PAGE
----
Welcome to the first installment of a series of columns where I share my soul with you, the reader, about the comic books I have long bought and read that I have decided I no longer need to buy. In this inaugural entry I will explore "Why I'm quitting Batman"...
I feel that in today's current "react" before "reading" culture I should point out at the beginning, my quitting Batman has nothing to do with the current status of the BATMAN ongoing series. I have bought every issues through #70, along with a number of variant covers along the way. Tom King did not kill my enjoyment of reading Batman stories. I fear I may have waiting too long to say this and I probably should have stated this as subheading, but I did not. So, let's begin...
In order to understand the decline of my interest of Batman we need to go back to the beginning of my interest and build (and fall) from there. I feel anyone that was born in the 1970s understands the love that a majority of the comic book fans who are our age fell in love with Batman through watching Super Friends by Hanna-Barbera. I say most, because there's always that small minority that didn't get hooked on Batman until Bruce Timm and Batman Adventures. My love for the character and the mythos only grew stronger by watching Batman Adventures.
Super Friends launched in 1973, but my debut wasn't until 1974. It wasn't until the the late 70s and early 80s that I paid attention to the Super Friends, but I was hooked once I saw them. While Marvel was my introduction to comic books, it was DC Comics that really got me interested in their characters way before I ever picked up a comic book. Batman and Robin were my favorites. When I got in to comics, I didn't even consider picking up a Batman comic book. Why? I can't explain it. It would be three years after I picked up my first comic book before I'd ever consider picking up a Batman comic book, and I didn't even pick it up because it was BATMAN.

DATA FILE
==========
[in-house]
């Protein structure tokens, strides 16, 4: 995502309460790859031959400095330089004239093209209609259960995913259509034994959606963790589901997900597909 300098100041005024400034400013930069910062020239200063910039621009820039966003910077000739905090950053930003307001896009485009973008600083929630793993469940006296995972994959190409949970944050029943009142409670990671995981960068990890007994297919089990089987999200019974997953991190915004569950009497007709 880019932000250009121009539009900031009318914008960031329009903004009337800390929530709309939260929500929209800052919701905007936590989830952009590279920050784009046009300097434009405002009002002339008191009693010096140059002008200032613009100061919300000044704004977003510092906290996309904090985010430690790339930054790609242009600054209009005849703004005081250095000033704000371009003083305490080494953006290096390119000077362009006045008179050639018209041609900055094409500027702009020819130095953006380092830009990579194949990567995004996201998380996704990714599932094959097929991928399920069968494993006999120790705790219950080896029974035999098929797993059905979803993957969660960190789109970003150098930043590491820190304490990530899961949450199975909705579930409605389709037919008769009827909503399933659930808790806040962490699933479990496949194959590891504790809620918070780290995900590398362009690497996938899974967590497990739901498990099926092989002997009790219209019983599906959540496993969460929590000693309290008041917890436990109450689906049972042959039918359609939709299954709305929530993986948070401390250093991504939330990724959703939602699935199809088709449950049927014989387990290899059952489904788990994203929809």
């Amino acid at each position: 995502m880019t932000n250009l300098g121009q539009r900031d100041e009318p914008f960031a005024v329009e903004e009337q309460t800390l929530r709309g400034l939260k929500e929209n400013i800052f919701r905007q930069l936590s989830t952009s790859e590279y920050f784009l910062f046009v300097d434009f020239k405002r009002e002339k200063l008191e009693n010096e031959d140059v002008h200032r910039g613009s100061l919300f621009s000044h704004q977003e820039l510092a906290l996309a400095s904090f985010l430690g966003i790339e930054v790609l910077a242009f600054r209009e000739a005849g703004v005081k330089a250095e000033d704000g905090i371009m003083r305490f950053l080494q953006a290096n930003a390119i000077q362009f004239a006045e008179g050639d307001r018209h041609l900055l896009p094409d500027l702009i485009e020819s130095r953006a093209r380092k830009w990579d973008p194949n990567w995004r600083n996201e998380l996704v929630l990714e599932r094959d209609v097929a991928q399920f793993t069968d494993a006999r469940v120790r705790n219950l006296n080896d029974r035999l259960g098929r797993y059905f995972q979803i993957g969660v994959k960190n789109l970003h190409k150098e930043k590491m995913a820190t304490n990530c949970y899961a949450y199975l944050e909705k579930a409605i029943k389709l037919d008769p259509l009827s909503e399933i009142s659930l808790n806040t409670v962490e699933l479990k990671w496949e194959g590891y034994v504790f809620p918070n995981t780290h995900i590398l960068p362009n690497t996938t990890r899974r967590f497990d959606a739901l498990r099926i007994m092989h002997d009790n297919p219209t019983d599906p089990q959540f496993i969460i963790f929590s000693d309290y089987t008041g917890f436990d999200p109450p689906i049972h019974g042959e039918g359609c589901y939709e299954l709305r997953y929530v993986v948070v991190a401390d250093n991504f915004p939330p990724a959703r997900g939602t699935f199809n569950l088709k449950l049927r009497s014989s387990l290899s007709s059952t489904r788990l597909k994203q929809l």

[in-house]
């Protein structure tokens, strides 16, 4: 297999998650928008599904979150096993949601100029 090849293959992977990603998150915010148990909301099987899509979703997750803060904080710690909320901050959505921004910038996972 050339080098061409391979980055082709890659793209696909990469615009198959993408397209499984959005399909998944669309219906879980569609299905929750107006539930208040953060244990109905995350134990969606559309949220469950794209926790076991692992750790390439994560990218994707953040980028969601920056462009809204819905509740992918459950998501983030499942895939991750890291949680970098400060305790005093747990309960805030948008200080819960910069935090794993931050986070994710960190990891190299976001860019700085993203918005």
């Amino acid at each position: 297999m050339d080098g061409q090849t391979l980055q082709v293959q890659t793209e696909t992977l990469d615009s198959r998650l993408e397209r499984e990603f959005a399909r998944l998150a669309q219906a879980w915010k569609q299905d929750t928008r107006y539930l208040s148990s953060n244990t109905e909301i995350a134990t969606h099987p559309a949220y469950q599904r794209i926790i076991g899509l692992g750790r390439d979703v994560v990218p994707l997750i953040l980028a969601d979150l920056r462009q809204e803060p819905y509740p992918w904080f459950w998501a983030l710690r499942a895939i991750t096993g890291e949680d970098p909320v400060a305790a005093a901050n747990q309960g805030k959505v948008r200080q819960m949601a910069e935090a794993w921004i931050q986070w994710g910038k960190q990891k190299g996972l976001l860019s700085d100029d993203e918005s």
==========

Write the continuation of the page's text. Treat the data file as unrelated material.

My first Batman comic book was BATMAN #415, a Millennium tie-in issue. I bought the issue ONLY because it was part of the crossover. I didn't buy another issue of BATMAN for another year during the "Death in the Family" storyline thanks to a friend of mine convincing me I should be reading this story arc. I stayed on BATMAN through "Prodigal" and felt that I had read all I wanted to read with Batman as a character. I was deep into reading X-Men comics and picking up an insane amount of books from Image Comics, plus this was the time I was leaving college and looking for a job, so cash wasn't as ready as it had been in the past and I had to make a cut. BATMAN, and most of DC Comics, was that cut.
I would eventually return to read BATMAN when "Cataclysm" started because I couldn't believe what they were doing to Gotham. I loved reading Batman family comics then and stayed with them as my core group of books I read up until the end of Volume 1 of the series. I felt it had been a great run, and my thought was I wouldn't enjoy Batman as much as I had for that stretch of time. That may have been a prophetic insight on my part, or possible subconscious sabotage. Either way, reading BATMAN or DETECTIVE COMICS never felt the same. When "New52" launched and Scott Snyder came on board to write BATMAN I was excited, but it was more the idea of what he was doing excited me. The execution and reading of that execution just didn't entertain me as much as I wanted it to and I walked away from the series around "Death of the Family", which was a little ironic but it was what it was. I would eventually come back to the book to read "Endgame", but I never read it. I bought issues and flipped through them, but I didn't enjoy them. It wasn't Snyder's fault. Other people reading the series really were enjoying what they were reading, but I had stopped enjoying BATMAN a while back, I was just buying the comics because that's what I had always done. I would keep doing that until recently.